DOCUMENTS

UCT: On the alleged rape at Avenue Hall – Max Price

VC says university working actively with the SAPS with whom a case was opened, arrest made

Letter from the vice-chancellor on sexual violence

Released: 18h50, 17 November 2015

17 November 2015

Dear colleagues and students 

On Sunday night an awful incident allegedly took place at Avenue Hall where, over many months, students who have been driving various campaigns for greater inclusivity and transformation have been congregating. One of the calls for transformation from these student formations is #PatriarchyMustFall. 

So it is deeply concerning that a UCT student was alleged to have been raped or sexually assaulted in Avenue Hall early Monday morning. It reminds us that even in a space where there is heightened sensitivity and understanding about these matters, the scourge of violence and abuse happens. Whilst this is one incident, we know our society is one where the rape, assault and murder of people (and particularly woman and children) is a common practice. 

We condemn this. And in doing so we commit the University to support the survivor in whatever ways we can, and to redouble our efforts to educate our community in which such violations occur with distressing frequency.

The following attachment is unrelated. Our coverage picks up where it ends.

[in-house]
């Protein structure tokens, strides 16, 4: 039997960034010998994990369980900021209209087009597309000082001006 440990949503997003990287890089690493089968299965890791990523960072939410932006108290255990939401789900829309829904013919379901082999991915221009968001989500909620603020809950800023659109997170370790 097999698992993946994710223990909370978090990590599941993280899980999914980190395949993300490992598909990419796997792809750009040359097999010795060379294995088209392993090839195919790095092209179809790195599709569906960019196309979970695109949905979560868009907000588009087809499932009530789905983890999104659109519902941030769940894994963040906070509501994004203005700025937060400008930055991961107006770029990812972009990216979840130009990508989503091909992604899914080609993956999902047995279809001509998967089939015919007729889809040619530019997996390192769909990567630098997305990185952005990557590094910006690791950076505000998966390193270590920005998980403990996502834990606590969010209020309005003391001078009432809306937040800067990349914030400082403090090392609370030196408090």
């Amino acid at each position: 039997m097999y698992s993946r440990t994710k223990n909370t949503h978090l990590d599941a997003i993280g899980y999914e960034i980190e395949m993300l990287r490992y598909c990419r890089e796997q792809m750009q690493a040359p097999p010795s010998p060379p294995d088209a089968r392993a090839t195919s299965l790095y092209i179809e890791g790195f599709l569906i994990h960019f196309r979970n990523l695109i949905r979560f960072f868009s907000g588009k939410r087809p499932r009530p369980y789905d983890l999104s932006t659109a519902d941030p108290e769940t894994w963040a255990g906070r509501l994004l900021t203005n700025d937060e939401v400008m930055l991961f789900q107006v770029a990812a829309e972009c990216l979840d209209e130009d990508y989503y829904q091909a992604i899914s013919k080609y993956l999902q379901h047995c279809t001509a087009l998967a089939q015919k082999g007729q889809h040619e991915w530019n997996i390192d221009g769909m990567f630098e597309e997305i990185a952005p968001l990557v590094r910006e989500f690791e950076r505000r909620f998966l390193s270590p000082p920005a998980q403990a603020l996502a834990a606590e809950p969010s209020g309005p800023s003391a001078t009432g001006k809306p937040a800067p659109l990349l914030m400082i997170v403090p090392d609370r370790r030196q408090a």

We are working actively with the South African Police with whom a case was opened and the SAPS have now made an arrest. 

I appeal to all members of our community to allow the law to take its course. Last evening we saw a disturbing situation where a group of students entered a residence and forced their way into a room in search of the alleged perpetrator in order to 'deal' with him. (The suspect was not there.) This is unacceptable behaviour which undermines the rule of law. The accused must be allowed to face a fair and legal process. 

An incident like this brings trauma for those involved that may last a very long time. But it also re-kindles old trauma for many who have experienced or witnessed similar situations of violence, assault or rape in their lifetime. It has a crippling effect on individuals but also on our community and society as a whole. We must expose such offensive and criminal behaviour, express our intolerance of it, educate our youth at university about its evils, and ensure our environment supports the survivors and others affected by such trauma. 

Sincerely

Dr Max Price
Vice-Chancellor

Issued by UCT, 17 November 2015